Numerical modelling of field test for crack risk assessment of early age concrete containing fly ash
Journal article, Peer reviewed
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Original versionAdvances in Materials Science and Engineering. 2018, 2018:1058170 1-16. 10.1155/2018/1058170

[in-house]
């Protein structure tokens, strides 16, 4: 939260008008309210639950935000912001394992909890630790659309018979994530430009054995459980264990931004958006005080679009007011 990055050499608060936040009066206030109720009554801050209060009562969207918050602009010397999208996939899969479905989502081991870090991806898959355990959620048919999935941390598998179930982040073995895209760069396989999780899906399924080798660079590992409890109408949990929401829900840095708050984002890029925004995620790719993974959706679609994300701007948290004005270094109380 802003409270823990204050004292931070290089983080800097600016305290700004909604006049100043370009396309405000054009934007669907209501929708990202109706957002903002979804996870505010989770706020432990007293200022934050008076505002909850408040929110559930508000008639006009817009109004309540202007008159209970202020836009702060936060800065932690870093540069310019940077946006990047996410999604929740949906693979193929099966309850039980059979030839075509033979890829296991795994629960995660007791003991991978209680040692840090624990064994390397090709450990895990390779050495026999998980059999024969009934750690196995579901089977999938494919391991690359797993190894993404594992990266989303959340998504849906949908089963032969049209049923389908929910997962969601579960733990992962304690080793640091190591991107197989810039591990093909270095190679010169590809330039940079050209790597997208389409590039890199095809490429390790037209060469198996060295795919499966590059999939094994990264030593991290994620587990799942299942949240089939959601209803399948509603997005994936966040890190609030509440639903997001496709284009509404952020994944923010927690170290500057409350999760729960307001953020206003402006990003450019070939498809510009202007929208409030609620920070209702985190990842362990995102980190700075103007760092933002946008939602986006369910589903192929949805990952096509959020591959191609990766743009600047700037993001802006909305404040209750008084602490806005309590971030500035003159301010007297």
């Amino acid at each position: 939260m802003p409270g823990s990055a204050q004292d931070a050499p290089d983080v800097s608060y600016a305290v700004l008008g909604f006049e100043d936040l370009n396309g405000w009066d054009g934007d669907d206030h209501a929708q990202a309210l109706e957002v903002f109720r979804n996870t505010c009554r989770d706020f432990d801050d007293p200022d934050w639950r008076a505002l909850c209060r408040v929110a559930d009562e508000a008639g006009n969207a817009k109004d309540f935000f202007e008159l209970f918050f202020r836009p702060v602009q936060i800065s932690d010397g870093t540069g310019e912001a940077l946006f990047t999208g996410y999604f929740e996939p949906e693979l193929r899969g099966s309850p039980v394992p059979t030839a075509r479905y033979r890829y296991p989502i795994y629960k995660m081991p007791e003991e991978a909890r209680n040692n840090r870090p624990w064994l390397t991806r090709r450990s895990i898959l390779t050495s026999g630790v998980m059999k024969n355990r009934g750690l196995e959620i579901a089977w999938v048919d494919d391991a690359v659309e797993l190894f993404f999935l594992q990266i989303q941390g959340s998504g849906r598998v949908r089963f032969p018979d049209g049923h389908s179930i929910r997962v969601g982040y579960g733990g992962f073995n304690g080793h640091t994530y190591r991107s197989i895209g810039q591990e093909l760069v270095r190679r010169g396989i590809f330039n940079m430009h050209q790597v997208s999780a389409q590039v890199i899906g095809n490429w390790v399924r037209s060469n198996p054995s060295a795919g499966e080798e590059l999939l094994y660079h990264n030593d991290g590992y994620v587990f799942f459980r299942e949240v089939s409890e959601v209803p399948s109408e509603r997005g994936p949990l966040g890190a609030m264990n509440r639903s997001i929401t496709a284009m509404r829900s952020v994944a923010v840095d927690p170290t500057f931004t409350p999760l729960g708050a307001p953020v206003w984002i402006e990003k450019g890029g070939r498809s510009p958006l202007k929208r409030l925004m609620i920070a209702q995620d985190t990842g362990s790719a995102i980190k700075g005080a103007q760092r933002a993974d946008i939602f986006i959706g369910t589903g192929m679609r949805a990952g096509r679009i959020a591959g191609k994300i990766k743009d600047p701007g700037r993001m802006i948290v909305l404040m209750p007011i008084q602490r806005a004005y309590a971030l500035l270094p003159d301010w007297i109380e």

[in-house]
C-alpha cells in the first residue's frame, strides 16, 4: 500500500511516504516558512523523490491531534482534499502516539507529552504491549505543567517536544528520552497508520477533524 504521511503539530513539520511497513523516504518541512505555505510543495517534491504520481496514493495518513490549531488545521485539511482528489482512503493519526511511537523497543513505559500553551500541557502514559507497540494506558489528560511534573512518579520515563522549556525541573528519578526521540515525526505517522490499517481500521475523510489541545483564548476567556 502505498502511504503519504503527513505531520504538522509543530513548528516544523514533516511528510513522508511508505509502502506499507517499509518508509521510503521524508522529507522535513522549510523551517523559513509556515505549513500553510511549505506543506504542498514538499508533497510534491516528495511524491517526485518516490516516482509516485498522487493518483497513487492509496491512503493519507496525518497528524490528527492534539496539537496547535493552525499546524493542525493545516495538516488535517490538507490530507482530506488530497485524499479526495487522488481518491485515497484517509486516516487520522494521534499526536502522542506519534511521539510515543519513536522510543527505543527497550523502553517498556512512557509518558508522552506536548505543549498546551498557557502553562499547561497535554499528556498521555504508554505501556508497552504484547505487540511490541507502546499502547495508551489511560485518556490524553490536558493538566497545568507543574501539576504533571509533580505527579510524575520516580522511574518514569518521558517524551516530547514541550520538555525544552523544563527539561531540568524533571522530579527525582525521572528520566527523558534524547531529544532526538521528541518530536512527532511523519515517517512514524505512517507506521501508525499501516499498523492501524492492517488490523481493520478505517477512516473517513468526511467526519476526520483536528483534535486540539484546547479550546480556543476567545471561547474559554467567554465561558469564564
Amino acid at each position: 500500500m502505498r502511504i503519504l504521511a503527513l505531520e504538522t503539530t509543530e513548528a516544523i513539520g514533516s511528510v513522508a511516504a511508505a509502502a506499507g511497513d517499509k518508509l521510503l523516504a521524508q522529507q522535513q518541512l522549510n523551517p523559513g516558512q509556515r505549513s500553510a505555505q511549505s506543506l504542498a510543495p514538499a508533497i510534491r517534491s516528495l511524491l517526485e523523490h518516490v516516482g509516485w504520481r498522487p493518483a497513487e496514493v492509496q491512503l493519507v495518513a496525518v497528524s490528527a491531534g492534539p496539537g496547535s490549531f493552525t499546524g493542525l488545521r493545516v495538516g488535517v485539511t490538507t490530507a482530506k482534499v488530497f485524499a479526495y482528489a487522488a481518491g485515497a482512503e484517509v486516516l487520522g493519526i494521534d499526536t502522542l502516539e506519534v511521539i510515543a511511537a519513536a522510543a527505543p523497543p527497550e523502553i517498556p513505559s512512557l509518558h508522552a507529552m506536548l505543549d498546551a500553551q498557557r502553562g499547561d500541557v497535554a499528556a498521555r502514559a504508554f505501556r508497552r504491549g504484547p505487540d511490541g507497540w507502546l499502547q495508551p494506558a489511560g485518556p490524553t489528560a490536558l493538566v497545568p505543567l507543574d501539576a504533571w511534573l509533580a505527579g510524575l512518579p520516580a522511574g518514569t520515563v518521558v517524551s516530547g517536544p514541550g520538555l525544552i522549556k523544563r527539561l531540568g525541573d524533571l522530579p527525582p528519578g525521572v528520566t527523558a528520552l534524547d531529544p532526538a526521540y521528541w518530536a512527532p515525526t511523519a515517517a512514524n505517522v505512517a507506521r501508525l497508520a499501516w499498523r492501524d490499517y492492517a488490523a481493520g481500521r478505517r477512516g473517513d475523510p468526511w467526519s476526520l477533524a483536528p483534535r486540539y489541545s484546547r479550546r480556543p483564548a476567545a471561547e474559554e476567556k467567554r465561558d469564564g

The high-strength/high-performance concretes are prone to cracking at early age due to low water/binder ratio. The replacement of cement with mineral additives such as fly ash and blast-furnace slag reduces the hydration heat during the hardening phase, but at the same time, it has significant influence on the development of mechanic and viscoelastic properties of early age concrete. Its potential benefit to minimize the cracking risk was investigated through a filed experiment carried out by the Norwegian Directorate of Roads. The temperature development and strain development of the early age concrete with/without the fly ash were measured for a “double-wall” structure. Based on experimental data and well-documented material models which were verified by calibration of restraint stress development in TSTM test, thermal-structural analysis was performed by finite element program DIANA to assess the cracking risk for concrete structures during hardening. The calculated and measured temperature and strain in the structure had good agreement, and the analysis results showed that mineral additives such as flay ash are beneficial in reducing cracking risk for young concrete. Furthermore, parameter studies were performed to investigate the influence of the two major factors: creep and volume change (autogenous shrinkage and thermal dilation) during hardening, on the stress development in the structure.